New Jersey lawmakers, including some who initially raised concerns about the move, are going forward with a plan to build on an administrative reform that consolidated state oversight of behavioral and physical health programs to create more integrated healthcare services.
The state Senate approved bipartisan legislation in December that would codify aspects of the shift and have the Department of Health, which now operates the Division of Mental Health and Addiction Services, create a single license process that would enable qualified facilities to offer treatments to address mental illness, addiction, and physical maladies. The bill would also permit these services to be administered in “shared spaces,” something now largely prohibited by state regulation and often blamed as a barrier to more comprehensive care.
Oversight of behavioral and physical health systems had been bifurcated in the past, making it harder for providers to offer a range of services and creating challenges for patients who might need help with both depression and high blood pressure, for example. A growing body of research suggests integrated care helps patients improve their whole health, while saving money. A unified licensing system has been flagged as a key element in New Jersey’s reform.
The proposal (S-1710), an amended version of a bill championed by longtime health committee chairman Sen. Joseph Vitale (D-Middlesex), has been debated for more than three years; it still requires final approval in the state Assembly, which has only a few scheduled meetings remaining before the legislative session ends next week.
As of Tuesday, the list of items to be considered during Thursday’s Assembly meeting did not include the Senate version or its Assembly counterpart, led by Assemblyman Vincent Mazzeo (D-Atlantic) and Assemblywoman Valerie Vainieri Huttle (D-Bergen), among others. Senator Robert Singer (R-Ocean), a former hospital executive, and Assemblywoman Nancy Munoz (R-Union), a nurse, are among the bills’ sponsors.
Eliminating ‘unnecessary barriers’
“In order to broaden access to quality care for patients across New Jersey, eliminating the requirement for facilities to get multiple licenses for behavioral health services and ambulatory (or physical) care is a necessary step to take,” Vitale said. “We must endeavor to eliminate unnecessary barriers to improve integrated health care services and this legislation will do that.”
Renewed attention to the legislation comes shortly after DMHAS — which previously was under the Department of Human Services — settled into its new home this fall as part of the recently created Integrated Services branch of the health department. One of the largest government divisions, DMHAS — with 4,300 employees and a $1.16 billion budget — runs the state’s four psychiatric hospitals and oversees an extensive network of community-based services that assist tens of thousands of Garden State residents.
The DOH announced in December that an 18-member integrated-health advisory committee had been assembled to “assist in creating a patient-centered system of care that includes prevention, wellness, treatment, and sustained recovery through coordinated care,” and had held its initial meeting. The department also solicited input during the fall through a series of 21 county-based town hall meetings and conference calls with some 1,500 providers and other stakeholders.
“Now the focus can shift to creating a system of care that treats physical illness, mental health care, and substance use disorder equally, and in a coordinated fashion,” acting health commissioner Christopher Rinn said.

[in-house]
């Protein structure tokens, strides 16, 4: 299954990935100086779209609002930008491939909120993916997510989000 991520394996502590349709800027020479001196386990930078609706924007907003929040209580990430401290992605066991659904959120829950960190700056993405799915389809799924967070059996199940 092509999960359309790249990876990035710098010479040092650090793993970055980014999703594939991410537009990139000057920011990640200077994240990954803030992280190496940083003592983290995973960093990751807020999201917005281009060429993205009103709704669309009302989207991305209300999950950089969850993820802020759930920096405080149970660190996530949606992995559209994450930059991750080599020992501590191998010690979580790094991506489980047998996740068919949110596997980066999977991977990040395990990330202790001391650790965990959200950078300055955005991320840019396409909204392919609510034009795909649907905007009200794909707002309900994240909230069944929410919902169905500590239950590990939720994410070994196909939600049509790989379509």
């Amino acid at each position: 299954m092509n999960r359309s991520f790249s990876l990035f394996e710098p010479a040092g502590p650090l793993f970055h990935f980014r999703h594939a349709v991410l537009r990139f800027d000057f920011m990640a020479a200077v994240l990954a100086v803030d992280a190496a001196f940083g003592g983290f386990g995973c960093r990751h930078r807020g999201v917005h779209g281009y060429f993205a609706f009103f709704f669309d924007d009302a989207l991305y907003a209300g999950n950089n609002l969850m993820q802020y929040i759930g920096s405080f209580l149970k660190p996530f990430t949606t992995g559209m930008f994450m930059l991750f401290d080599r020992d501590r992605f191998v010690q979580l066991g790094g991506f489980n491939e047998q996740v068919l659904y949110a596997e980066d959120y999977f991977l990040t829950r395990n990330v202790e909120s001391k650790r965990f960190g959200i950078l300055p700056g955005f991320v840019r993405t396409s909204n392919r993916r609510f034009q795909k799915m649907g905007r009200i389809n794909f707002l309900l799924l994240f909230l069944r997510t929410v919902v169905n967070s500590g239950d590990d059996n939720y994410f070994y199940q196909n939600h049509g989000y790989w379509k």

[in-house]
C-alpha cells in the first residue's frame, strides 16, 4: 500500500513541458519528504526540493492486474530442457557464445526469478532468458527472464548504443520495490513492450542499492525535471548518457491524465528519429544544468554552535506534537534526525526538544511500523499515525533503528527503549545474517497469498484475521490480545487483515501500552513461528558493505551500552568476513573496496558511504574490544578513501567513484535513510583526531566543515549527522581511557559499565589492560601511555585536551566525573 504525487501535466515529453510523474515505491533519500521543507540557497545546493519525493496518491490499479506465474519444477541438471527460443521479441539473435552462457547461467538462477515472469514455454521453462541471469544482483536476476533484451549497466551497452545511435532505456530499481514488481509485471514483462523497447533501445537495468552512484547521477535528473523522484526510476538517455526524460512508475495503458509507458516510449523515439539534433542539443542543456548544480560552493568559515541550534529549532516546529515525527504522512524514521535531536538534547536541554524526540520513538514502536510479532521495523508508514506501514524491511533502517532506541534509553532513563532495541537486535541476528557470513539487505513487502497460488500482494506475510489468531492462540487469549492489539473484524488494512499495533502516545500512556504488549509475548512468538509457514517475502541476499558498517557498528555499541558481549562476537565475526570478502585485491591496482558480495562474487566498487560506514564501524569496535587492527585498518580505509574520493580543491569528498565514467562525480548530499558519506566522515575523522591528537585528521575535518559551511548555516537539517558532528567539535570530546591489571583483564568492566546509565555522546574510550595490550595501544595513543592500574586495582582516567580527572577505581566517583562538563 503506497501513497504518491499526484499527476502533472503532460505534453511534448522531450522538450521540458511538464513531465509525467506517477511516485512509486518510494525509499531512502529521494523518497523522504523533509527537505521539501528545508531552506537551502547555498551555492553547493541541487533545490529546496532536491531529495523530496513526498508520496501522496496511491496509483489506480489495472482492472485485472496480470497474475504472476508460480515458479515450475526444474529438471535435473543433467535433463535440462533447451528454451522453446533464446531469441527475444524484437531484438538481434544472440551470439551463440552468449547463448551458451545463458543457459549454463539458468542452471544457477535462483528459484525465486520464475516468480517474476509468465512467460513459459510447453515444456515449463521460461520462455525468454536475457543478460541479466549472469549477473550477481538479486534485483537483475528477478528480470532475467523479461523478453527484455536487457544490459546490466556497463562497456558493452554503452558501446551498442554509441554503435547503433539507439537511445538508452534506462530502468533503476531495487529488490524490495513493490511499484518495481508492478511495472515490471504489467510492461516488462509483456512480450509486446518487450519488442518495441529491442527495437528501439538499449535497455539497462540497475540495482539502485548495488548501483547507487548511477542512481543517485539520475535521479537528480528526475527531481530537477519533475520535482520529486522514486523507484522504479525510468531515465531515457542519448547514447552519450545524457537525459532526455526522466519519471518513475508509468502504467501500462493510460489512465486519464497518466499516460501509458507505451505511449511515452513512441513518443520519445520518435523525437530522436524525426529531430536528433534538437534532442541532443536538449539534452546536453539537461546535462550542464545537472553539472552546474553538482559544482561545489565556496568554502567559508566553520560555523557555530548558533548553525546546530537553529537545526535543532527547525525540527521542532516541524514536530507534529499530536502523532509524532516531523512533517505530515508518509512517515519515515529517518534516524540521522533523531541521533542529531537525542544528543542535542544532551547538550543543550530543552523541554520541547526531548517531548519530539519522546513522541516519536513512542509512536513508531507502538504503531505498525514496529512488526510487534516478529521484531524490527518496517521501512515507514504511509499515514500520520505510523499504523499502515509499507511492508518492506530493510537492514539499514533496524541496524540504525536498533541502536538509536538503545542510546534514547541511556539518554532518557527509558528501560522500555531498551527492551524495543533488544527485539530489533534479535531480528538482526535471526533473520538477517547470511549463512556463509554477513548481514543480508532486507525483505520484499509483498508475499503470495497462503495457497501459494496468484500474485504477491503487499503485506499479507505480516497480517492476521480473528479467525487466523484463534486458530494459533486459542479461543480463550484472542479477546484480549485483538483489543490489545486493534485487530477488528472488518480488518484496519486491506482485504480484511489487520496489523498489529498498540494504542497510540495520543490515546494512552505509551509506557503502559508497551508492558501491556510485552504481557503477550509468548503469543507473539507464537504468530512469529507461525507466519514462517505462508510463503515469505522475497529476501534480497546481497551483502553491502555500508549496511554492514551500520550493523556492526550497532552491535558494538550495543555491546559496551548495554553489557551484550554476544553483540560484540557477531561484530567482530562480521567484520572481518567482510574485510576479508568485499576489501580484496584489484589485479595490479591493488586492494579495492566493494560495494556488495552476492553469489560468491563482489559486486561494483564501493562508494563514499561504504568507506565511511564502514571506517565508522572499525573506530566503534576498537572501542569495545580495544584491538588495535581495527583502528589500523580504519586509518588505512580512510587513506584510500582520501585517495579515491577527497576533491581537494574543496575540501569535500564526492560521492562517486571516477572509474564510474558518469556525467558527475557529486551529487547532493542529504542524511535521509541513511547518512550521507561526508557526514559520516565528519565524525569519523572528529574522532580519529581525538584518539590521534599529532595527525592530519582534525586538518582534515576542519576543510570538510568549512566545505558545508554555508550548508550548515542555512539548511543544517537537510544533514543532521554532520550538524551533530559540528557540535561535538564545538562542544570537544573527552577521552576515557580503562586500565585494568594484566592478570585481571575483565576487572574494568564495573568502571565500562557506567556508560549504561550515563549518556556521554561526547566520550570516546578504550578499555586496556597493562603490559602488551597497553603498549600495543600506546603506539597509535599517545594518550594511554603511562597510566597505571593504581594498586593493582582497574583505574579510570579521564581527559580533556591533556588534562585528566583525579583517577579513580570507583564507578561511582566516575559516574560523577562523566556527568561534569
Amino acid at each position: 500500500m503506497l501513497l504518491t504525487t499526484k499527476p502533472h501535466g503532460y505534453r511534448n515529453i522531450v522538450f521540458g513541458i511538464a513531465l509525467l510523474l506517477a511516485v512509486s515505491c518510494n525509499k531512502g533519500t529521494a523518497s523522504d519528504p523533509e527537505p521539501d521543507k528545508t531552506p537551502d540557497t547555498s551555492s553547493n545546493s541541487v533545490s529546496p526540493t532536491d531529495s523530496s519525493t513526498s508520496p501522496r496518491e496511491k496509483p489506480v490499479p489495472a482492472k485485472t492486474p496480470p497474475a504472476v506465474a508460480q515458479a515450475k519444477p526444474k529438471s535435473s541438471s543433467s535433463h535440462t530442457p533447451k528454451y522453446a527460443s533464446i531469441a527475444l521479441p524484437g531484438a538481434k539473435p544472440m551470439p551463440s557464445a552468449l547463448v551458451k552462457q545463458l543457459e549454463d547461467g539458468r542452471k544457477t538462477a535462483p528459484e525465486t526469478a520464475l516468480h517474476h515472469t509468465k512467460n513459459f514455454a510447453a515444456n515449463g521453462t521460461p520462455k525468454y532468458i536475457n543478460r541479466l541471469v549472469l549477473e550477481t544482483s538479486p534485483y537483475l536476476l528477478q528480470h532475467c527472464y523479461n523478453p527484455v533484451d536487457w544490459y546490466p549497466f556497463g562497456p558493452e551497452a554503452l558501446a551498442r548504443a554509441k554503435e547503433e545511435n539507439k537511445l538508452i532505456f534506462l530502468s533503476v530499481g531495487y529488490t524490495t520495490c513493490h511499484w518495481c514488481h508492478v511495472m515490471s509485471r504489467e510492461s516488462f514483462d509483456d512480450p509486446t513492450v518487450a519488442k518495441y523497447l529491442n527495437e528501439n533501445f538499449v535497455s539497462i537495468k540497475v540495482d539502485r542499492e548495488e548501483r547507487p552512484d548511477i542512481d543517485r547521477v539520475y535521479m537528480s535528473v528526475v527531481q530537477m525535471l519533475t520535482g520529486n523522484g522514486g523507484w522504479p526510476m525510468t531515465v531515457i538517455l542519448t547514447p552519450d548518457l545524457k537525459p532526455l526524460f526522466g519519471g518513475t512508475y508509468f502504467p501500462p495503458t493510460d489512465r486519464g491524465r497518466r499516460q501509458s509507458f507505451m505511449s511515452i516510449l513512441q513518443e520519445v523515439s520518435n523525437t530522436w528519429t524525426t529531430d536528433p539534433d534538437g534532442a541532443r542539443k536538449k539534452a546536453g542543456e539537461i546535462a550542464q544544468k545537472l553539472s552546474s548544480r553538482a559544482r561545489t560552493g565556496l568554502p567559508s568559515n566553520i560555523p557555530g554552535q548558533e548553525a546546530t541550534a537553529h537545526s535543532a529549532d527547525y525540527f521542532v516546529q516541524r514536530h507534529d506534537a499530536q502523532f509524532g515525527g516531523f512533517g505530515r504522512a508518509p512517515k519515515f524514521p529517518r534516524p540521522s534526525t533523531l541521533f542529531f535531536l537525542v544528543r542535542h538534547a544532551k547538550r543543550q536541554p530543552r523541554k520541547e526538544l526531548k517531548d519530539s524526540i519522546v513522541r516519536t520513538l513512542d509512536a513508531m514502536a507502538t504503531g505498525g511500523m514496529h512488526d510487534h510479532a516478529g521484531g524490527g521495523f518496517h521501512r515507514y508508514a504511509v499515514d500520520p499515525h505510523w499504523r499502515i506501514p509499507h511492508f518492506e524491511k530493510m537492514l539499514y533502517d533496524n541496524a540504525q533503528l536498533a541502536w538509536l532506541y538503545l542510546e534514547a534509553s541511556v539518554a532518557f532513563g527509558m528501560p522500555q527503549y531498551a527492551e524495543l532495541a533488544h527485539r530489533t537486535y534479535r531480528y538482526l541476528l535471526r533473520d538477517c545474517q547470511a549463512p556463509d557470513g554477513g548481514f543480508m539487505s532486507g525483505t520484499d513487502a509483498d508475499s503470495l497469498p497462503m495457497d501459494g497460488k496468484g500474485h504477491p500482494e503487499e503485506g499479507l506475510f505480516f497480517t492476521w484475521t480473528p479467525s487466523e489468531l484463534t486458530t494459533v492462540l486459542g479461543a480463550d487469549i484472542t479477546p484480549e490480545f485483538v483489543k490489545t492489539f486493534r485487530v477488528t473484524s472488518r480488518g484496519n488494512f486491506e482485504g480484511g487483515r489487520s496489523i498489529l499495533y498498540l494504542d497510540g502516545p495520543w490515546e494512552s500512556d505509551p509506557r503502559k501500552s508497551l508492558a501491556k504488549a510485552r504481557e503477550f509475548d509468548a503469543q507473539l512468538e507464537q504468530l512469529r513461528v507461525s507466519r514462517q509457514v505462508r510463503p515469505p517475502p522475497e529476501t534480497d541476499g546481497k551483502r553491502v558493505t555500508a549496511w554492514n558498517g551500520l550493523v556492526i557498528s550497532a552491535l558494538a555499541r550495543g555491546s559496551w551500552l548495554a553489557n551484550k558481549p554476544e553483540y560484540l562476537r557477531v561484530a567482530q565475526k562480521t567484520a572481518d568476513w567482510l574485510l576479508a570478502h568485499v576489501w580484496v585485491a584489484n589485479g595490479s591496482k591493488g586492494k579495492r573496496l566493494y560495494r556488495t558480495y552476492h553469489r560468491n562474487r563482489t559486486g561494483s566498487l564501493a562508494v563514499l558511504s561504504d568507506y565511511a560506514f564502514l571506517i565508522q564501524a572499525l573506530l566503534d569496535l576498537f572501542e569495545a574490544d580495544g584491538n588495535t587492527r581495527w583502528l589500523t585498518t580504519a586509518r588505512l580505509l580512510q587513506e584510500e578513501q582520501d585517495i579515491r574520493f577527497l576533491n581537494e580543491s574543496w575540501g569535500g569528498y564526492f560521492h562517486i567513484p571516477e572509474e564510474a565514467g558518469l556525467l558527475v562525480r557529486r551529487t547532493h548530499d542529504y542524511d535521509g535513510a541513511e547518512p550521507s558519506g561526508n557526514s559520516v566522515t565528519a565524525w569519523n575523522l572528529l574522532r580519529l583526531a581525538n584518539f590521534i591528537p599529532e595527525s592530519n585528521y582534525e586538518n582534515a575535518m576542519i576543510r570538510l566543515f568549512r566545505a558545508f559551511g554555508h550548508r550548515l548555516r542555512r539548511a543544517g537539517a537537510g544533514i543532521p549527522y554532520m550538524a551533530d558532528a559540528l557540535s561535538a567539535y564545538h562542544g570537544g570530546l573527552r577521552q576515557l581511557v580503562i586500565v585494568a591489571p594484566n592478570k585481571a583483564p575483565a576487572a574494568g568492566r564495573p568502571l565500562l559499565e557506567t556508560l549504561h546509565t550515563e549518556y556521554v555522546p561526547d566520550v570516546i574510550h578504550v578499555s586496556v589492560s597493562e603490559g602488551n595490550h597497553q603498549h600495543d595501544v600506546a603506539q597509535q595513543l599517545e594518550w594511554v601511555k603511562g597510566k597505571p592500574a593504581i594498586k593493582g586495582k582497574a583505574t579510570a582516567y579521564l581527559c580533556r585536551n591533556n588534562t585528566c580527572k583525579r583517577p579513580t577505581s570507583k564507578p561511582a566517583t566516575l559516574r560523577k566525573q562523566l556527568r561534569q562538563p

Christie caused controversy
Gov. Chris Christie sparked controversy when he first proposed the transfer in late June, amid the chaos of last-minute budget negotiations, and gave lawmakers the rest of the summer to block the reform. The reorganization proposal was based in a large part on a 2016 report from Seton Hall professor John Jacobi that identified certain bureaucratic and historic hurdles that were preventing New Jersey from moving to a more integrated system of care. (Among Jacobi’s top recommendations was to create a single licensing system.)
The surprise move prompted Vitale and Vainieri Huttle, who chairs the Assembly Human Services committee, to hold joint hearings on the proposal in late July. Both Vainieri Huttle and Vitale, who has worked for years to streamline healthcare licensing, said they applauded the Republican governor’s goals but had concerns about the timing of his proposal and the process for making such significant changes.
Advocates for individuals with disabilities and mental illness were among those who testified, warning that the DMHAS shift, while well intended, could trigger new problems. They also worried about the impact on community-based providers, who are already experiencing a major change in how they are reimbursed by the state for Medicaid services.
Many said that even if the reform would prove beneficial, the timing was off, since Christie will be leaving office later this month when Gov.-elect Phil Murphy, a Democrat, takes the helm. But Democratic lawmakers were unable to build enough support to block the move in advance of the August deadline Christie imposed.
As the move proceeded, lawmakers refocused on the licensing legislation, which had essentially remained dormant since February. Vitale updated his version to include references to the reform plan and added language that directs the DOH to develop a system to provide a single license to permit facilities to offer a range of behavioral and physical health services. Under the bill, the new system must permit providers to use a single facility for both types of care, something that was largely prohibited in the past, making it hard to truly integrate care.